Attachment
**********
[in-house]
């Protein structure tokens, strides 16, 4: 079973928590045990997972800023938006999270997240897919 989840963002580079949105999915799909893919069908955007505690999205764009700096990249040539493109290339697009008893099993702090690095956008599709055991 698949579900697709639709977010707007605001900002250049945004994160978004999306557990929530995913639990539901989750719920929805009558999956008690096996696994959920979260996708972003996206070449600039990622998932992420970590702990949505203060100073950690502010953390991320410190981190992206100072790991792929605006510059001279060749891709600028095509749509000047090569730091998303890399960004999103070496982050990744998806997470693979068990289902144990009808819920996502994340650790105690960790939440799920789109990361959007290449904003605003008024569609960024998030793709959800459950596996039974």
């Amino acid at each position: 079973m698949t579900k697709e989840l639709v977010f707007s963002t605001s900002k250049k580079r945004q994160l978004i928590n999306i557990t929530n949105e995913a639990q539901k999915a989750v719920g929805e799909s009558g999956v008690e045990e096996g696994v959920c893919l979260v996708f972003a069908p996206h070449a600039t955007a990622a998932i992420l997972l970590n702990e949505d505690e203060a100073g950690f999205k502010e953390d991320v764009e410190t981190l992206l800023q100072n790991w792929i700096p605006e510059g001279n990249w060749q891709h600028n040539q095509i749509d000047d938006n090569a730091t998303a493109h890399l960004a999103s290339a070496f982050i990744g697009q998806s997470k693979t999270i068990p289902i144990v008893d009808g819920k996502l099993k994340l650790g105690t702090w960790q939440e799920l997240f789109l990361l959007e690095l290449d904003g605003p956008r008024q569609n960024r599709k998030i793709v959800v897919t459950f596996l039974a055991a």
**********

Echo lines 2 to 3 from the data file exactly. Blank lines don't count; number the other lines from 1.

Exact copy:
């Protein structure tokens, strides 16, 4: 079973928590045990997972800023938006999270997240897919 989840963002580079949105999915799909893919069908955007505690999205764009700096990249040539493109290339697009008893099993702090690095956008599709055991 698949579900697709639709977010707007605001900002250049945004994160978004999306557990929530995913639990539901989750719920929805009558999956008690096996696994959920979260996708972003996206070449600039990622998932992420970590702990949505203060100073950690502010953390991320410190981190992206100072790991792929605006510059001279060749891709600028095509749509000047090569730091998303890399960004999103070496982050990744998806997470693979068990289902144990009808819920996502994340650790105690960790939440799920789109990361959007290449904003605003008024569609960024998030793709959800459950596996039974």
């Amino acid at each position: 079973m698949t579900k697709e989840l639709v977010f707007s963002t605001s900002k250049k580079r945004q994160l978004i928590n999306i557990t929530n949105e995913a639990q539901k999915a989750v719920g929805e799909s009558g999956v008690e045990e096996g696994v959920c893919l979260v996708f972003a069908p996206h070449a600039t955007a990622a998932i992420l997972l970590n702990e949505d505690e203060a100073g950690f999205k502010e953390d991320v764009e410190t981190l992206l800023q100072n790991w792929i700096p605006e510059g001279n990249w060749q891709h600028n040539q095509i749509d000047d938006n090569a730091t998303a493109h890399l960004a999103s290339a070496f982050i990744g697009q998806s997470k693979t999270i068990p289902i144990v008893d009808g819920k996502l099993k994340l650790g105690t702090w960790q939440e799920l997240f789109l990361l959007e690095l290449d904003g605003p956008r008024q569609n960024r599709k998030i793709v959800v897919t459950f596996l039974a055991a």